“5 X TENN (or so)” Six one-acts by Tennessee Williams at Stone Soup

In addition to writing brilliant full-length plays, Tennessee Williams, was a prolific author of one-acters. Stone Soup’s offering of six of these, written over a number of decades, reveals Williams’ genius as well as his weaknesses. Though the quality of the plays and the productions vary, the program provides an opportunity to see short works that are rarely performed today.

In one of Williams’ later works, “The Municipal Abattoir” we meet a man who’s lost all power to make decisions. As a citizen in a totalitarian state he is submissive even when told to report to the abattoir where he’ll be killed in a gruesome fashion. Advised by others to take steps to avoid the painful death, he refuses. “I do what I’m supposed to do.” Terrence Boyd as the doomed man is appropriately robot-like as he delivers the playwright’s lesson.

My favorite piece is “Kingdom of Earth,” a noir bit of southern dysfunction. The main character, Chicken, played by a sneering, nasty, self-interested Gianni Truzzi, lives in a ramshackle house that he stands to inherit if his half-brother precedes him in death. As torrential rain pours down outside, the brother appears at the door with Myrtle (Brynne Garman), a floozy he has just married. The brother is desperately ill, actually dying. Chicken would like nothing better than that, but the new wife complicates the inheritance. After the brother is half pushed up the stairs, Chicken and Myrtle begin their contretemps. Truzzi is positively creepy as he reveals his viciousness and sexual hungers. Garman imbues her slutty character with a neediness that is wrenching. Their interactions are spellbinding.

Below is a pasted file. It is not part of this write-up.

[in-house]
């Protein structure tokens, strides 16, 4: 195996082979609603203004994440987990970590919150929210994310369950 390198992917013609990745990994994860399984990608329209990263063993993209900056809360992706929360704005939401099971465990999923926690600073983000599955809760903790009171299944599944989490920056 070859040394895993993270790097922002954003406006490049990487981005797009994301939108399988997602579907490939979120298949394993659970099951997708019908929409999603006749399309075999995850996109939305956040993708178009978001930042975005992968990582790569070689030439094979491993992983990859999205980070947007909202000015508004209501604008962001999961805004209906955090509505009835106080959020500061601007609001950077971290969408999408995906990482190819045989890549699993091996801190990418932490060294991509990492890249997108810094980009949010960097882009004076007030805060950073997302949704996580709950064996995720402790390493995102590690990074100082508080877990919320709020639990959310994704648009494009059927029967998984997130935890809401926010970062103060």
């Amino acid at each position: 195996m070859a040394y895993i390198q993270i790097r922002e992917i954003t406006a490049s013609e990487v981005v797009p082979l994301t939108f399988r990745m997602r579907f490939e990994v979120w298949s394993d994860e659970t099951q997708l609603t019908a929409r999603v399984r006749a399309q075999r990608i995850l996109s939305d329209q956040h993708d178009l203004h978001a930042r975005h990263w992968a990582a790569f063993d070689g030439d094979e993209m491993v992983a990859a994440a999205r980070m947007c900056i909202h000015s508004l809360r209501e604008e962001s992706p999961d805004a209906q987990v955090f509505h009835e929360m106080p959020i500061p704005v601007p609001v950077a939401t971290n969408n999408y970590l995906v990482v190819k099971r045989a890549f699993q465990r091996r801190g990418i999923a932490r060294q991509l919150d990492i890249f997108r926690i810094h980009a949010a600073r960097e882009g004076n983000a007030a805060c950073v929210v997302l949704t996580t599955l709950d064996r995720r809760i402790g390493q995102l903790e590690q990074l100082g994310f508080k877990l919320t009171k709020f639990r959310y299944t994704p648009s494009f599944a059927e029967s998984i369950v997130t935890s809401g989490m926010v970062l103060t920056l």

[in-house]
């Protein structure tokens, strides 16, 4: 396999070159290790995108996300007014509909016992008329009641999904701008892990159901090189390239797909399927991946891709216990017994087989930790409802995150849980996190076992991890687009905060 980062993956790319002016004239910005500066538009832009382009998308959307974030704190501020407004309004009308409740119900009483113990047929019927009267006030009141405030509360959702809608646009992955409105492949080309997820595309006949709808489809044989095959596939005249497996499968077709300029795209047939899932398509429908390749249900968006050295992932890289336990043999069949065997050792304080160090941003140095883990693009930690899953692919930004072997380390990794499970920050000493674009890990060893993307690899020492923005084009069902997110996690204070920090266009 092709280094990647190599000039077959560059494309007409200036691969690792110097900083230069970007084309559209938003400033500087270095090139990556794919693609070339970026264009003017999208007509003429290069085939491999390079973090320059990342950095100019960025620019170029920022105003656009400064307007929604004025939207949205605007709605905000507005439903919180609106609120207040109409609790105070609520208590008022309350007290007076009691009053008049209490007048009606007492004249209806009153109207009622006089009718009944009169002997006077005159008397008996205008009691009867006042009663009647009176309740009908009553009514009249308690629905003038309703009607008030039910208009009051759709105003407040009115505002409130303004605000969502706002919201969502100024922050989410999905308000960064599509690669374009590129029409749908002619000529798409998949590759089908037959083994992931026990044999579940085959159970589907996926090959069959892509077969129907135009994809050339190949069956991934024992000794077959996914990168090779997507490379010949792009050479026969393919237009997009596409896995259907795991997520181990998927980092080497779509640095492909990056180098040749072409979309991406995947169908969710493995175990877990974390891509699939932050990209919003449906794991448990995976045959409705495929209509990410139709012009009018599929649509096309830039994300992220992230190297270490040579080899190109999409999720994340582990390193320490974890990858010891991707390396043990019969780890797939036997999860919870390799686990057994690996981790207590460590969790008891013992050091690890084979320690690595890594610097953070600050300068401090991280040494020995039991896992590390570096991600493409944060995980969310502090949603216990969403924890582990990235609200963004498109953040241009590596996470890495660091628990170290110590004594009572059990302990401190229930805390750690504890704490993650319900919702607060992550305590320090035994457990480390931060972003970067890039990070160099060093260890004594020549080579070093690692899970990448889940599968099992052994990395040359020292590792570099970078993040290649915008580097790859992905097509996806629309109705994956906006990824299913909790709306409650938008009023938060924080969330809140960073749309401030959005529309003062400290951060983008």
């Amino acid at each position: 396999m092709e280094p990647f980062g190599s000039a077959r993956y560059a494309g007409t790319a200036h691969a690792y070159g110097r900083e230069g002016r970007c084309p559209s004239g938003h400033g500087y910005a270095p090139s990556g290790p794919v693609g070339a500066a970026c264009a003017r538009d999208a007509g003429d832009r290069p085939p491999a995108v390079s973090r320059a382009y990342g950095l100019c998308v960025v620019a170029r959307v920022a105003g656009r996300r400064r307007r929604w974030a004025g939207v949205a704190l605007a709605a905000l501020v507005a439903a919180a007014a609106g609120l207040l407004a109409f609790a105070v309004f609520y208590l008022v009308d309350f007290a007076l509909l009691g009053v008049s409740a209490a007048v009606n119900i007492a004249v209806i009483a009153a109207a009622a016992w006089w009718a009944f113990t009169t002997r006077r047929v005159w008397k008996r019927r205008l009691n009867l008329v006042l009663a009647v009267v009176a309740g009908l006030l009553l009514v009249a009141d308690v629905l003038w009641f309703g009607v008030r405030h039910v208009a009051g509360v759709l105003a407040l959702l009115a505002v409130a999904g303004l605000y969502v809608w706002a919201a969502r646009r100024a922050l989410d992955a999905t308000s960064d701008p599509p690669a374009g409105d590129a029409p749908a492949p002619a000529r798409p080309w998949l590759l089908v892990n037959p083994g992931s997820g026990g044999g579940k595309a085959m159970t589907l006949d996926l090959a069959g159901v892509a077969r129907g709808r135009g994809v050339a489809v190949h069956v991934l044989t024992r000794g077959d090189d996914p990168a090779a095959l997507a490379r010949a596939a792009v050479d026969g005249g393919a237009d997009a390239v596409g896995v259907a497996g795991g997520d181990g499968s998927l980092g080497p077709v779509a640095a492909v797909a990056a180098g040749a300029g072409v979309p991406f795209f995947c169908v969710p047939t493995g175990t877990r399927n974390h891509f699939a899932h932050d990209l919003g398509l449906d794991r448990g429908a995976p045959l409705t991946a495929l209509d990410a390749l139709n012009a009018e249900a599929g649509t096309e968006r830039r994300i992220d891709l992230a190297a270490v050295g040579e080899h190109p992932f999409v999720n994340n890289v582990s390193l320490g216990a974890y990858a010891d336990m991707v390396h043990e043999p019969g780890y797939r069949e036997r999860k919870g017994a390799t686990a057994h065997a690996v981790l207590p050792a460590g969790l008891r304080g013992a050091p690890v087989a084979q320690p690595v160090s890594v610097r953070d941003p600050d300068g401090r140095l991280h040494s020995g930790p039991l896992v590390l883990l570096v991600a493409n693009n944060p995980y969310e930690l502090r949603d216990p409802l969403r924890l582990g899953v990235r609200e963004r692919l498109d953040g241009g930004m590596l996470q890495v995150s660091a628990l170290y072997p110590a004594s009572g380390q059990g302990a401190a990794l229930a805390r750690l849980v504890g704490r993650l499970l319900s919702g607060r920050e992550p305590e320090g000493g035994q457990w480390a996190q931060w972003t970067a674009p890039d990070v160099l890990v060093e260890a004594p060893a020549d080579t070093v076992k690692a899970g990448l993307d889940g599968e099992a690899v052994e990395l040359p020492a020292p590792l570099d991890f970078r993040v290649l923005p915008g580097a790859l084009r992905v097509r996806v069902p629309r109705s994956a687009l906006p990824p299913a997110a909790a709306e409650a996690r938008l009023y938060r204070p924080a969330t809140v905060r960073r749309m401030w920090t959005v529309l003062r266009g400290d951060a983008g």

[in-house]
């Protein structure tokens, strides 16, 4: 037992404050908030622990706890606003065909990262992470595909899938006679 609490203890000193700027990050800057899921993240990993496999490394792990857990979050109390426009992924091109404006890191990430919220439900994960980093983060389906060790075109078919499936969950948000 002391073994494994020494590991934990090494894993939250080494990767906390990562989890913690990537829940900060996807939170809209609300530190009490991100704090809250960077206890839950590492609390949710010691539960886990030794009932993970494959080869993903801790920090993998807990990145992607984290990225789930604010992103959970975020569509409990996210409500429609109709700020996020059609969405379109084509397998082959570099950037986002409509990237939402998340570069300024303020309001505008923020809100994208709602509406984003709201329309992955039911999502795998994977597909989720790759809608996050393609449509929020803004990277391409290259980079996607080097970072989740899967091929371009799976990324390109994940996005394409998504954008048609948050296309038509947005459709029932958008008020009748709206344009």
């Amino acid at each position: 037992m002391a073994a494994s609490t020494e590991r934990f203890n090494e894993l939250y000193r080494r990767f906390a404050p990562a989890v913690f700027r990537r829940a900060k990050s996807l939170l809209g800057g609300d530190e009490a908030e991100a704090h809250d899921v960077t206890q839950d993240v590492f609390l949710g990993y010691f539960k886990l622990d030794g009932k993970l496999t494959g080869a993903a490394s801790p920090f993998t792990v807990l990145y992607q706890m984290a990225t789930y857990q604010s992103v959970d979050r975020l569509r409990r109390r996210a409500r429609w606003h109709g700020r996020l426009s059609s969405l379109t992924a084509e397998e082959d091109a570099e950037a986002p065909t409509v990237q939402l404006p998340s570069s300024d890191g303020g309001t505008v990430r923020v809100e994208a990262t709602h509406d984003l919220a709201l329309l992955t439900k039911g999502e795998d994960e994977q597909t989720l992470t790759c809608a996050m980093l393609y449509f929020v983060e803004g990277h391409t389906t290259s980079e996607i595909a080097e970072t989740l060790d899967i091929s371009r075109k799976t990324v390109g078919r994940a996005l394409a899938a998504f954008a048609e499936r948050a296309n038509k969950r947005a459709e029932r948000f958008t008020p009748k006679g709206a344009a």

“Sunburst” shows an older woman at the mercy of two thugs who want her sunburst diamond. “The Big Game” reveals a hospital scene where life and death play tag. “Chalky White Substance” and “Talk to Me Like the Rain and Let Me Listen” round out the program.

Directed by Ellen Graham, the program gives evidence of Williams poignant and sometimes darkly comic revelations about human emotions and motivations.

Through March 9, Stone Soup Theatre, 4029 Stone Way N, Seattle, (206 633-1883 or www.stonesouptheatre.org)

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